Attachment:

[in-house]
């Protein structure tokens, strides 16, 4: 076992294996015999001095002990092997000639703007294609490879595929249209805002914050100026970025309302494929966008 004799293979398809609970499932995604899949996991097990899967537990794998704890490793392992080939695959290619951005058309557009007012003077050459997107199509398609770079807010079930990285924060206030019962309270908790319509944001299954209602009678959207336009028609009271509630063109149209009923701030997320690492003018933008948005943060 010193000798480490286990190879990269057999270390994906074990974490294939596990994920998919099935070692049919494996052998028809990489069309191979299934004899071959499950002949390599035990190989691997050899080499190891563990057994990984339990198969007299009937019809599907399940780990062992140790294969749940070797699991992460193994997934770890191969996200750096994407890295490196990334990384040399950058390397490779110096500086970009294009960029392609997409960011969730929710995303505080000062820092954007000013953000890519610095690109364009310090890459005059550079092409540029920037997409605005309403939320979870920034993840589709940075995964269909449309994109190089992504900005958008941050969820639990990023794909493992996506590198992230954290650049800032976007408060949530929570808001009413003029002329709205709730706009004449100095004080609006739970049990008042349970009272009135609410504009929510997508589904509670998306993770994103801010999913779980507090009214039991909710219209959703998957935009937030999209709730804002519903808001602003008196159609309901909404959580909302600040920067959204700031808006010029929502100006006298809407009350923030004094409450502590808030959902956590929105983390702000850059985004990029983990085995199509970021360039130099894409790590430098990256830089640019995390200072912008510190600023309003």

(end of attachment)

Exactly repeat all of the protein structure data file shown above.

[in-house]
């Protein structure tokens, strides 16, 4: 076992294996015999001095002990092997000639703007294609490879595929249209805002914050100026970025309302494929966008 004799293979398809609970499932995604899949996991097990899967537990794998704890490793392992080939695959290619951005058309557009007012003077050459997107199509398609770079807010079930990285924060206030019962309270908790319509944001299954209602009678959207336009028609009271509630063109149209009923701030997320690492003018933008948005943060 010193000798480490286990190879990269057999270390994906074990974490294939596990994920998919099935070692049919494996052998028809990489069309191979299934004899071959499950002949390599035990190989691997050899080499190891563990057994990984339990198969007299009937019809599907399940780990062992140790294969749940070797699991992460193994997934770890191969996200750096994407890295490196990334990384040399950058390397490779110096500086970009294009960029392609997409960011969730929710995303505080000062820092954007000013953000890519610095690109364009310090890459005059550079092409540029920037997409605005309403939320979870920034993840589709940075995964269909449309994109190089992504900005958008941050969820639990990023794909493992996506590198992230954290650049800032976007408060949530929570808001009413003029002329709205709730706009004449100095004080609006739970049990008042349970009272009135609410504009929510997508589904509670998306993770994103801010999913779980507090009214039991909710219209959703998957935009937030999209709730804002519903808001602003008196159609309901909404959580909302600040920067959204700031808006010029929502100006006298809407009350923030004094409450502590808030959902956590929105983390702000850059985004990029983990085995199509970021360039130099894409790590430098990256830089640019995390200072912008510190600023309003």